Conservatives have long complained about the media's "liberal bias." Increasingly, liberals claim that much of the media actually tilts right. Whatever the truth, political and media analyst Paul Waldman declares a fundamental difference: liberals in the media tend to at least pursue objectivity while conservatives rarely bother. And President Bush, he told E&P, effectively exploits this gap. "Most reporters who are liberal," he said, "will bend over backwards to prove that their work is not biased."
In fact, Waldman's new book, "Fraud: The Strategy Behind the Bush Lies and Why the Media Didn't Tell You," published by Sourcebooks Inc. on Thursday, was inspired, he said, by e-mails he sent (as early as 2000) to friends and family asserting that the media was letting Bush get away with so much.
Waldman, the former associate director of the Annenberg Public Policy Center at the University of Pennsylvania, now works as executive editor for The Gadflyer (gadflyer.com), a politically progressive Web magazine which will make its debut in March. He left Annenberg earlier this year because he felt it was "inappropriate for me to be there" considering the large amounts of non-partisan scholarly work he did for the center, as well as his wish to focus more on The Gadflyer.
In his previous work, "The Press Effect: Politicians, Journalists and the Stories that Shape the Political World" (co-authored by Kathleen Hall Jamieson), Waldman tackled the general topic of the relationship between the media and politics. In "Fraud," Waldman looks to specifically address why Bush did not receive more scrutiny from the press.
"Bush proved you don't have to show them the real man, you just have to show someone who looks like the real man," Waldman said. Bush's widely publicized habits of providing nicknames for reporters produced the "illusion of intimacy" and his oft-reported verbal mishaps first seemed like a liability, but soon became an asset, Waldman said. He believes that the press let Bush escape accountability for his words because they believed him to not be intelligent enough to lie.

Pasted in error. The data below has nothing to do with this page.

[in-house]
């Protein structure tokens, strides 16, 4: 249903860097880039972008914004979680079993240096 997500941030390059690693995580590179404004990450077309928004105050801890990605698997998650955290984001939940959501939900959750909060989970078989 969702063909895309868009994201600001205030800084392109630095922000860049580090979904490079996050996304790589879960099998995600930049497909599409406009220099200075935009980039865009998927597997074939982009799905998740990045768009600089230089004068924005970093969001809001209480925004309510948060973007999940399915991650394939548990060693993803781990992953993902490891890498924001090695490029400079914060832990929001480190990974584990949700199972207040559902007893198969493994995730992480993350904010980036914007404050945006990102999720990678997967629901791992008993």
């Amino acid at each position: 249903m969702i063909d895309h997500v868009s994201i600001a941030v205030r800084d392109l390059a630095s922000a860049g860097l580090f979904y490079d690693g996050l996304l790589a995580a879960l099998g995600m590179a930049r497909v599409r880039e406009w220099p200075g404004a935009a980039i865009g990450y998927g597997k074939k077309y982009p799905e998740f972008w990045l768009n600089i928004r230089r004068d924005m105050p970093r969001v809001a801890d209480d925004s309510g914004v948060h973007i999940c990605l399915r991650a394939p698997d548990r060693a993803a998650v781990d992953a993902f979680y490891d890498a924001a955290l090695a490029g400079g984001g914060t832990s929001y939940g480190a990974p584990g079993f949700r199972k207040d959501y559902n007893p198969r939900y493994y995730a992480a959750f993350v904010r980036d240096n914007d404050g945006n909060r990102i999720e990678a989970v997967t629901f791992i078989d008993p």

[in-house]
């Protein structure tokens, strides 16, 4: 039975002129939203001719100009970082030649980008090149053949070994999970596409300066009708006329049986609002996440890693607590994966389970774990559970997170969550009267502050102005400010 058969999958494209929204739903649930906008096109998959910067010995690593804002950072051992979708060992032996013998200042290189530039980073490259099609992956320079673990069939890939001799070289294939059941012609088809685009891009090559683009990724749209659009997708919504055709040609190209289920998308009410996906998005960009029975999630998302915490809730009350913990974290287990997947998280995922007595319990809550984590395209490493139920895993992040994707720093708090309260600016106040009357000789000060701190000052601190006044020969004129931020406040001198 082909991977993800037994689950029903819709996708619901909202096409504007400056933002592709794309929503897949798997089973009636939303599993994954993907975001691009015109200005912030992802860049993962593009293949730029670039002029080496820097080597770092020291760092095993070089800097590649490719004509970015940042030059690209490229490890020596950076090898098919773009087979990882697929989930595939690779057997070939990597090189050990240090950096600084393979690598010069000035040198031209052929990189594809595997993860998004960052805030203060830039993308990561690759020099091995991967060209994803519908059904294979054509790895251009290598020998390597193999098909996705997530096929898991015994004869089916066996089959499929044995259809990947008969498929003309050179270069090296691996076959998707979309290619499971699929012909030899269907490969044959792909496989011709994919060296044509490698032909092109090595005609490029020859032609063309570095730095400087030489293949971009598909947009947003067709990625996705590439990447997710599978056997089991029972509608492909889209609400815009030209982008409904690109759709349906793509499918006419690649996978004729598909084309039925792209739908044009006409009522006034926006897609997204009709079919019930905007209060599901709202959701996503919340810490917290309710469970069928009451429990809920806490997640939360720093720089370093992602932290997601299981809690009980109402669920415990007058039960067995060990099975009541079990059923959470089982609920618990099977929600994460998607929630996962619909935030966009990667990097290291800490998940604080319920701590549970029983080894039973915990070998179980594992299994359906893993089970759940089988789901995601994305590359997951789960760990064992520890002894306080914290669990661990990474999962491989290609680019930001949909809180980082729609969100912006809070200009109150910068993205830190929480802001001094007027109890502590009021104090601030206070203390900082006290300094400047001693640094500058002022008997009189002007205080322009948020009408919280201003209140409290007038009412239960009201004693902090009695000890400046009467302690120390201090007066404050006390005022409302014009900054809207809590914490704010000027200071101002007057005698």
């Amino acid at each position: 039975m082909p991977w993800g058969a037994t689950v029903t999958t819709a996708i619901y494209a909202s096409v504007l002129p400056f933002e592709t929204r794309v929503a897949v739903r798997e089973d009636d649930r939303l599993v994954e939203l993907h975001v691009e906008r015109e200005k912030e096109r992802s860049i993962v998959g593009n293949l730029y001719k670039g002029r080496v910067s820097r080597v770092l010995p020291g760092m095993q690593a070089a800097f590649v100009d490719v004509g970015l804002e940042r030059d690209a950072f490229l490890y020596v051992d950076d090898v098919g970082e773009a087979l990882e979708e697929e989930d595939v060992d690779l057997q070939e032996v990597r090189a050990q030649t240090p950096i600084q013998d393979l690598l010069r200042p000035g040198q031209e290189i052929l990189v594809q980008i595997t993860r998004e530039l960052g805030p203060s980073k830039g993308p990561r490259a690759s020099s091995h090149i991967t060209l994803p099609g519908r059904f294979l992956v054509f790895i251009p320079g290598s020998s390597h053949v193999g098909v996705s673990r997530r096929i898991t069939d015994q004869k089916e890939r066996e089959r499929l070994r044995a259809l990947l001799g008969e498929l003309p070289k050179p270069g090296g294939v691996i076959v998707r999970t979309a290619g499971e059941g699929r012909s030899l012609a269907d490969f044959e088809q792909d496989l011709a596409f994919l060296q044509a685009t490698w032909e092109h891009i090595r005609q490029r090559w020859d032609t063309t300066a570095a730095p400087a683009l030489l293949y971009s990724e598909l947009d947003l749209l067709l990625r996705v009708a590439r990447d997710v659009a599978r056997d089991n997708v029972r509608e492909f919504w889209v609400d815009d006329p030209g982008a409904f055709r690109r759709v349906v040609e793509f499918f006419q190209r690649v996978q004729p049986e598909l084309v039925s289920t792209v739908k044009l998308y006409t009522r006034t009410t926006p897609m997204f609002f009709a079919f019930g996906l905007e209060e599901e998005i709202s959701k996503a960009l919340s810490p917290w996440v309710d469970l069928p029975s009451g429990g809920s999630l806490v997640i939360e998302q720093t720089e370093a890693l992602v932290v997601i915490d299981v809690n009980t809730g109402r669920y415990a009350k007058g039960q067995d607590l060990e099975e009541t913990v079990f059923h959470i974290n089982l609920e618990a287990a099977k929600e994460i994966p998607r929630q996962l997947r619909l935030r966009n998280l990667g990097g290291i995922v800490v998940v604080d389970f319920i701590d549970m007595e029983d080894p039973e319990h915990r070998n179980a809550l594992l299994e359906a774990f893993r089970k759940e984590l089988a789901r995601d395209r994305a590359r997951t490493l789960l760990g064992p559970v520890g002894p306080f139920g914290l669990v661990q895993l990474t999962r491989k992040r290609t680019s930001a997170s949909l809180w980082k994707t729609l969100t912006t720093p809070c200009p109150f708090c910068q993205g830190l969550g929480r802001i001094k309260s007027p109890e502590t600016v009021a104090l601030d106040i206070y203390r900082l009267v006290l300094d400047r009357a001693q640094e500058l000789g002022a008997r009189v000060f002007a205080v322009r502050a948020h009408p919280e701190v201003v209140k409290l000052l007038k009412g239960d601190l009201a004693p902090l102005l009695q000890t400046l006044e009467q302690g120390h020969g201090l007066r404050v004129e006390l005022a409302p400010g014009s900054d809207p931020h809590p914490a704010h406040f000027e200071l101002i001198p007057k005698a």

This was in contrast to the treatment of former Vice President Al Gore, Waldman explained, who he said received intense press scrutiny because his articulate speech gave people the impression that he was the calculating one. Waldman said the sentiment among reporters was, "[Gore's] the smart one, so he's trying to lie."
More than three years later, it's hard for conservatives "to argue with a straight face that the media has treated him [Bush] badly," Waldman said.
Waldman said that Sept. 11, 2001, also made the media hypersensitive to public opinion and more careful about questioning the White House. "Going against the mood" is something reporters are afraid to do, he said. "I do think they fell down on this one," Waldman said about the performance of the press during 9/11 and the war on Iraq. "Reporters could've done a much better job asking, 'What is it they're trying to say and where's the proof?'"
"I'm not trying to bash the press," Waldman added, especially when he takes into account deadline pressure. But to him, "What looks like objectivity is giving him [Bush] the path to lie."
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